The Critical and Miscellaneous Prose Works of John Dryden: Now First Collected : with Notes and Illustrations, 第 3 卷

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Cadell and Davies, 1800 - 550 頁
 

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第 214 頁 - When first on this delightful land he spreads His orient beams, on herb, tree, fruit, and flower, Glist'ring with dew; fragrant the fertile earth After soft showers ; and sweet the coming on Of grateful evening mild ; then silent night With this her solemn bird and this fair moon, And these the gems of heaven, her starry train : But neither breath of morn when she ascends With charm of earliest birds...
第 610 頁 - I cannot go so far as he who published the last edition of him : for he would make us believe the fault is in our ears, and that there were really ten syllables in a verse where we find but nine : but this opinion is not worth confuting...
第 189 頁 - A man so various, that he seem'd to be Not one, but all Mankind's Epitome. Stiff in opinions, always in the wrong; Was everything by starts, and nothing long: But in the course of one revolving moon, Was chemist, fiddler, statesman, and buffoon: Then all for women, painting, rhyming, drinking; Besides ten thousand freaks that died in thinking.
第 14 頁 - The third way is that of imitation, where the translator, if now he has not lost that name, assumes the liberty not only to vary from the words and sense, but to forsake them both, as he sees occasion : and taking only some general hints from the original, to run division on the ground-work, as he pleases.
第 627 頁 - Tis sufficient to say, according to the proverb, that here is God's plenty. We have our forefathers and great grand-dames all before us, as they were in Chaucer's days: their general characters are still remaining in mankind, and even in England, though they are called by other names than those of Monks, and Friars, and Canons, and Lady Abbesses, and Nuns; 'for mankind is ever the same, and nothing lost out of nature, though everything is altered.
第 605 頁 - Tales, their humours, their features, and the very dress, as distinctly as if I had supped with them at the Tabard in Southwark.
第 648 頁 - I shall say the less of Mr. Collier, because in many things he has taxed me justly; and I have pleaded guilty to all thoughts and expressions of mine, which can be truly argued of obscenity, profaneness, or immorality, and retract them. If he be my enemy, let him triumph ; if he be my friend, as I have given him no personal occasion to be otherwise, he will be glad of my repentance.
第 629 頁 - Who so shall telle a tale after a man, He moste reherse as neighe as ever he can : Everich word, if it be in his charge, All speke he, never so rudely and so large : Or elles he moste tellen his tale untrewe, Or feinen thinges, or finden wordes newe : He may not spare, although he were his brother, He moste as wel sayn o word as an other.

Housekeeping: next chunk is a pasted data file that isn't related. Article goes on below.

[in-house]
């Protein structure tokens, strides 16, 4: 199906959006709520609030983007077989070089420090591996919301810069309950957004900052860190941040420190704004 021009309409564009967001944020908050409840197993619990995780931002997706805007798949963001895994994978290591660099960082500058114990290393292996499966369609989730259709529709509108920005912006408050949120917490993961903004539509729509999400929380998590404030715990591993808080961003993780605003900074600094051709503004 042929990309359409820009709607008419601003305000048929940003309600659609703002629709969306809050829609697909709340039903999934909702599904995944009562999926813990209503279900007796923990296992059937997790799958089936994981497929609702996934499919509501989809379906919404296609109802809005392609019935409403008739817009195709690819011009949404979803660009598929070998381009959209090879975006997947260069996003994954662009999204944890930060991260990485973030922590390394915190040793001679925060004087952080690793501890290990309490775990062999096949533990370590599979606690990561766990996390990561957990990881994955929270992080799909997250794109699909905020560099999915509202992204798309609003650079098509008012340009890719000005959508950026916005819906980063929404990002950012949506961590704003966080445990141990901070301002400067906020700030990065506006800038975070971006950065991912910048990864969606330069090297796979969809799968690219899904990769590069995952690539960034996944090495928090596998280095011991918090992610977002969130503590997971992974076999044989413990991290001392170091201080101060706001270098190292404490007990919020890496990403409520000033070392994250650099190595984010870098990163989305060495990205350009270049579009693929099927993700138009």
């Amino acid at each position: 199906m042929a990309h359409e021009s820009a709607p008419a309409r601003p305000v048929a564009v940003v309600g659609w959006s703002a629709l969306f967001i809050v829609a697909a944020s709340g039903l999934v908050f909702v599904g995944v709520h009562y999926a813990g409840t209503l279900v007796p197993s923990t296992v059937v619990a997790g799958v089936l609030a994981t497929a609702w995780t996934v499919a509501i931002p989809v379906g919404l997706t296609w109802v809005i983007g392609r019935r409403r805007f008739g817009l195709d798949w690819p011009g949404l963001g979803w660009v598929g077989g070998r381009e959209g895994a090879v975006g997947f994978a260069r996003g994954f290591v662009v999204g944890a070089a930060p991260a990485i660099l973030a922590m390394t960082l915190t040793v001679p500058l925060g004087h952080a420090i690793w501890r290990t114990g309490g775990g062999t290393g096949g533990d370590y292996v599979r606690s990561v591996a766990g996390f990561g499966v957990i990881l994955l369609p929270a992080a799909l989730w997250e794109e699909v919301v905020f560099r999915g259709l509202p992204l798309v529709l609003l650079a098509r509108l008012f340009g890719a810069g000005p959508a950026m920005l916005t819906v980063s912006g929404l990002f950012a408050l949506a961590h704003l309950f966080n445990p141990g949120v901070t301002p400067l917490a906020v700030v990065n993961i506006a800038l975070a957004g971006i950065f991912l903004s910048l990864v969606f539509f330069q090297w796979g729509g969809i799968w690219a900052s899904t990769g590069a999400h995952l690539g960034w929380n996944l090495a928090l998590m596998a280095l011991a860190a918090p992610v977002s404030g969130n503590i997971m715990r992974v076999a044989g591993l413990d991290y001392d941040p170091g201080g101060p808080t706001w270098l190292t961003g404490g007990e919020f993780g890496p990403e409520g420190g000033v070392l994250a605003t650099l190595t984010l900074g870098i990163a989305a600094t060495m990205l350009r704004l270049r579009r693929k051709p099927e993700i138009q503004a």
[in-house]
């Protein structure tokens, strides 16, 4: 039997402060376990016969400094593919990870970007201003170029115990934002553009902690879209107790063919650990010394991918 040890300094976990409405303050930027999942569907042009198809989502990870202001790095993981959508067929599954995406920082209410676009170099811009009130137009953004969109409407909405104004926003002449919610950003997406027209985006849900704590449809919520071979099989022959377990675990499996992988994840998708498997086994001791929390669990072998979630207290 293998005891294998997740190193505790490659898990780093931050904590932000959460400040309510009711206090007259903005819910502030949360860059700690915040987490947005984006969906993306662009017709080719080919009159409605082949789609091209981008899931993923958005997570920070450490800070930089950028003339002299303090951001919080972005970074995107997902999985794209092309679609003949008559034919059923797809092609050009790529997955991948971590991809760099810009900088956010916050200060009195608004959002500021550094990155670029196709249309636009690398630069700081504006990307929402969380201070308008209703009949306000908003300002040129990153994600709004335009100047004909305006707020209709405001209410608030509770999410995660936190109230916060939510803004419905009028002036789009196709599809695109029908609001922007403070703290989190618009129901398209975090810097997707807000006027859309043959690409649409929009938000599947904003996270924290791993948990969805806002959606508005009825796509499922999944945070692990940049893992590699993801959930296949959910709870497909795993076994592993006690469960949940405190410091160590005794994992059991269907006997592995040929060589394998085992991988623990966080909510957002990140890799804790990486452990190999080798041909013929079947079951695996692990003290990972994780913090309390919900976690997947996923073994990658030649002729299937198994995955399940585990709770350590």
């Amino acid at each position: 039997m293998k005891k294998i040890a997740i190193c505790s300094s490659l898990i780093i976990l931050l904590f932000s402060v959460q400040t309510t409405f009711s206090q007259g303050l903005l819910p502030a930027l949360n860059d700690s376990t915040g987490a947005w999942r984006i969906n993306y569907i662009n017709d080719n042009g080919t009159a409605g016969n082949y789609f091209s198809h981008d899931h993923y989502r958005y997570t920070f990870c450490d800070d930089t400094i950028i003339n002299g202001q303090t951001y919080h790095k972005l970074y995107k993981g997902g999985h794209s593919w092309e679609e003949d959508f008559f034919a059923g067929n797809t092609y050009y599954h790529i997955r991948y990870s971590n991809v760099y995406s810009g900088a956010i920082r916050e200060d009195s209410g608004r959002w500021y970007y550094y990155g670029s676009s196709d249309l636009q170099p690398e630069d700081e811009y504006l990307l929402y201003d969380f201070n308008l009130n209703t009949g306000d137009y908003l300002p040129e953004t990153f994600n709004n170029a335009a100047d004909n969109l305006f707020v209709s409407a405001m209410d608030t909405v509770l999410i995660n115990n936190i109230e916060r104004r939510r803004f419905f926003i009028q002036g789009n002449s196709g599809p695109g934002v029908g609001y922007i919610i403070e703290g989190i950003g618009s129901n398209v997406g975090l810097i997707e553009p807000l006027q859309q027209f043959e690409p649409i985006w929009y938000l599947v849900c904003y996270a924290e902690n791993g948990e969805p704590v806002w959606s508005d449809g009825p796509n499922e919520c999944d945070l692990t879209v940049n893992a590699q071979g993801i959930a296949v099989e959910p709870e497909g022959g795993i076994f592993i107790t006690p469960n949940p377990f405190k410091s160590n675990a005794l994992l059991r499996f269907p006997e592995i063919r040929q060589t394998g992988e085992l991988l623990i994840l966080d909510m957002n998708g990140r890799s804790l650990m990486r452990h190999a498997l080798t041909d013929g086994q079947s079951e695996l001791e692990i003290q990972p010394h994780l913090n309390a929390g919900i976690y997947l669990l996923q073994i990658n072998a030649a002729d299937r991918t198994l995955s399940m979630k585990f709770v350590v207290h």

第 409 頁 - And they did chide with him sharply. 2 And he said unto them, What have I done now in comparison of you? Is not the gleaning of the grapes of Ephraim better than the vintage of Abiezer?
第 593 頁 - What judgment I had, increases rather than diminishes; and thoughts, such as they are, come crowding in so fast upon me that my only difficulty is to choose or to reject, to run them into verse or to give them the other harmony of prose...

關於作者 (1800)

Born August 9, 1631 into a wealthy Puritan family, John Dryden received an excellent education at Westminster School and Cambridge University. After a brief period in government, he turned his attention almost entirely to writing. Dryden was one of the first English writers to make his living strictly by writing, but this meant he had to cater to popular taste. His long career was astonishingly varied, and he turned his exceptional talents to almost all literary forms. Dryden dominated the entire Restoration period as a poet, playwright, and all-round man of letters. He was the third poet laureate of England. In his old age Dryden was virtually a literary "dictator" in England, with an immense influence on eighteenth-century poetry. His verse form and his brilliant satires became models for other poets, but they could rarely equal his standard. Dryden was also a master of "occasional" poetry - verse written for a specific person or special occasion. Like most poets of his time, Dryden saw poetry as a way of expressing ideas rather than emotions, which makes his poetry seem cool and impersonal to some modern readers. Dryden also wrote numerous plays that helped him make him one of the leading figures in the Restoration theatre. Today, however he is admired more for his influence on other writers than for his own works. He died on April 30, 1700 in London.

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